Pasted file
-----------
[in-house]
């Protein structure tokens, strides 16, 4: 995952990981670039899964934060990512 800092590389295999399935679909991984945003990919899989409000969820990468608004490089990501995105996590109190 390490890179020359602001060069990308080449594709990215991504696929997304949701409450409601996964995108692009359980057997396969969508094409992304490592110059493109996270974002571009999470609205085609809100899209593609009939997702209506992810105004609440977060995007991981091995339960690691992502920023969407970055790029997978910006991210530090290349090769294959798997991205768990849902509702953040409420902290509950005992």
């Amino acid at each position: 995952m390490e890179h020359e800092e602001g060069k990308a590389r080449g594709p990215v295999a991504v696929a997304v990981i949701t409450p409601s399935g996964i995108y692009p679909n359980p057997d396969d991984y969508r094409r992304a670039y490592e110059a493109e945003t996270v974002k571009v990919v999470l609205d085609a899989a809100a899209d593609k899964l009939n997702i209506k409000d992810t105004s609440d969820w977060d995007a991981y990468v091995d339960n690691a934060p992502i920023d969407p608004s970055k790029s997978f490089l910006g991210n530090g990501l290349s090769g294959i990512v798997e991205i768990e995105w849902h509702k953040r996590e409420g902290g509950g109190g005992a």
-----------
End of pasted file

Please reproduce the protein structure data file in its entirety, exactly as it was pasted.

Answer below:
[in-house]
């Protein structure tokens, strides 16, 4: 995952990981670039899964934060990512 800092590389295999399935679909991984945003990919899989409000969820990468608004490089990501995105996590109190 390490890179020359602001060069990308080449594709990215991504696929997304949701409450409601996964995108692009359980057997396969969508094409992304490592110059493109996270974002571009999470609205085609809100899209593609009939997702209506992810105004609440977060995007991981091995339960690691992502920023969407970055790029997978910006991210530090290349090769294959798997991205768990849902509702953040409420902290509950005992």
């Amino acid at each position: 995952m390490e890179h020359e800092e602001g060069k990308a590389r080449g594709p990215v295999a991504v696929a997304v990981i949701t409450p409601s399935g996964i995108y692009p679909n359980p057997d396969d991984y969508r094409r992304a670039y490592e110059a493109e945003t996270v974002k571009v990919v999470l609205d085609a899989a809100a899209d593609k899964l009939n997702i209506k409000d992810t105004s609440d969820w977060d995007a991981y990468v091995d339960n690691a934060p992502i920023d969407p608004s970055k790029s997978f490089l910006g991210n530090g990501l290349s090769g294959i990512v798997e991205i768990e995105w849902h509702k953040r996590e409420g902290g509950g109190g005992a």